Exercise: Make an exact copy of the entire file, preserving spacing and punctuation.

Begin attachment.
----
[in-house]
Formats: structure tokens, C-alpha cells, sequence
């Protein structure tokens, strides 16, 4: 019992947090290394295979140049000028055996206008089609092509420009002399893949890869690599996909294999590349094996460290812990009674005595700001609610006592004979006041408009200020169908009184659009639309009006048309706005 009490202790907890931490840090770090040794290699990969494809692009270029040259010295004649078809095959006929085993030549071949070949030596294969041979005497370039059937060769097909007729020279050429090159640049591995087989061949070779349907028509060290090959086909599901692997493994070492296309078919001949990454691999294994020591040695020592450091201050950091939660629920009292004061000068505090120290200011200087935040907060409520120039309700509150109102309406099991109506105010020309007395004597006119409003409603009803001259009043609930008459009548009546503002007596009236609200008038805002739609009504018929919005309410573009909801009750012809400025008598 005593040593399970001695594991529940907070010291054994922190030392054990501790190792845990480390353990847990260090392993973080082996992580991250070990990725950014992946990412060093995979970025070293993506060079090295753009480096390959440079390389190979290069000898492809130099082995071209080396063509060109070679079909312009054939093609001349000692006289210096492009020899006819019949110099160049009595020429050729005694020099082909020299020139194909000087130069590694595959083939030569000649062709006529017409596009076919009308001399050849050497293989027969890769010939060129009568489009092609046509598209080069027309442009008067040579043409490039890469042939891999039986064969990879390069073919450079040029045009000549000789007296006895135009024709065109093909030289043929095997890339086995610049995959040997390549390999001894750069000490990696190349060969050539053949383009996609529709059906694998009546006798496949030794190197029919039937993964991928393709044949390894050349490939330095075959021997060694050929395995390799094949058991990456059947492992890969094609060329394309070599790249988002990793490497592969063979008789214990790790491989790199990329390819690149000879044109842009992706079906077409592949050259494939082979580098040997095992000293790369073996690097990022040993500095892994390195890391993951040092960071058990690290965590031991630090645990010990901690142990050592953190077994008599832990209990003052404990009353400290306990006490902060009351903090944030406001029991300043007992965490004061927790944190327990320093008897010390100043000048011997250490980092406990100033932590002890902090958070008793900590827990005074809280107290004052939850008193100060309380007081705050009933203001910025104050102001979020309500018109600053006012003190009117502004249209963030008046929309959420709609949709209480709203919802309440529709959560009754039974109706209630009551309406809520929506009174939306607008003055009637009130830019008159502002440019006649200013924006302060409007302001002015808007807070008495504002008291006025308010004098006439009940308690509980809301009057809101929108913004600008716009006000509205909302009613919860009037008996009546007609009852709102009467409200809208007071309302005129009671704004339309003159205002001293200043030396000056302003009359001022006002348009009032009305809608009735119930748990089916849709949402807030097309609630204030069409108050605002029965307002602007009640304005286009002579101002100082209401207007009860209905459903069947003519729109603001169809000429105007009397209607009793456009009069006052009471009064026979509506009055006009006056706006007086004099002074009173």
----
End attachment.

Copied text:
[in-house]
Formats: structure tokens, C-alpha cells, sequence
């Protein structure tokens, strides 16, 4: 019992947090290394295979140049000028055996206008089609092509420009002399893949890869690599996909294999590349094996460290812990009674005595700001609610006592004979006041408009200020169908009184659009639309009006048309706005 009490202790907890931490840090770090040794290699990969494809692009270029040259010295004649078809095959006929085993030549071949070949030596294969041979005497370039059937060769097909007729020279050429090159640049591995087989061949070779349907028509060290090959086909599901692997493994070492296309078919001949990454691999294994020591040695020592450091201050950091939660629920009292004061000068505090120290200011200087935040907060409520120039309700509150109102309406099991109506105010020309007395004597006119409003409603009803001259009043609930008459009548009546503002007596009236609200008038805002739609009504018929919005309410573009909801009750012809400025008598 005593040593399970001695594991529940907070010291054994922190030392054990501790190792845990480390353990847990260090392993973080082996992580991250070990990725950014992946990412060093995979970025070293993506060079090295753009480096390959440079390389190979290069000898492809130099082995071209080396063509060109070679079909312009054939093609001349000692006289210096492009020899006819019949110099160049009595020429050729005694020099082909020299020139194909000087130069590694595959083939030569000649062709006529017409596009076919009308001399050849050497293989027969890769010939060129009568489009092609046509598209080069027309442009008067040579043409490039890469042939891999039986064969990879390069073919450079040029045009000549000789007296006895135009024709065109093909030289043929095997890339086995610049995959040997390549390999001894750069000490990696190349060969050539053949383009996609529709059906694998009546006798496949030794190197029919039937993964991928393709044949390894050349490939330095075959021997060694050929395995390799094949058991990456059947492992890969094609060329394309070599790249988002990793490497592969063979008789214990790790491989790199990329390819690149000879044109842009992706079906077409592949050259494939082979580098040997095992000293790369073996690097990022040993500095892994390195890391993951040092960071058990690290965590031991630090645990010990901690142990050592953190077994008599832990209990003052404990009353400290306990006490902060009351903090944030406001029991300043007992965490004061927790944190327990320093008897010390100043000048011997250490980092406990100033932590002890902090958070008793900590827990005074809280107290004052939850008193100060309380007081705050009933203001910025104050102001979020309500018109600053006012003190009117502004249209963030008046929309959420709609949709209480709203919802309440529709959560009754039974109706209630009551309406809520929506009174939306607008003055009637009130830019008159502002440019006649200013924006302060409007302001002015808007807070008495504002008291006025308010004098006439009940308690509980809301009057809101929108913004600008716009006000509205909302009613919860009037008996009546007609009852709102009467409200809208007071309302005129009671704004339309003159205002001293200043030396000056302003009359001022006002348009009032009305809608009735119930748990089916849709949402807030097309609630204030069409108050605002029965307002602007009640304005286009002579101002100082209401207007009860209905459903069947003519729109603001169809000429105007009397209607009793456009009069006052009471009064026979509506009055006009006056706006007086004099002074009173």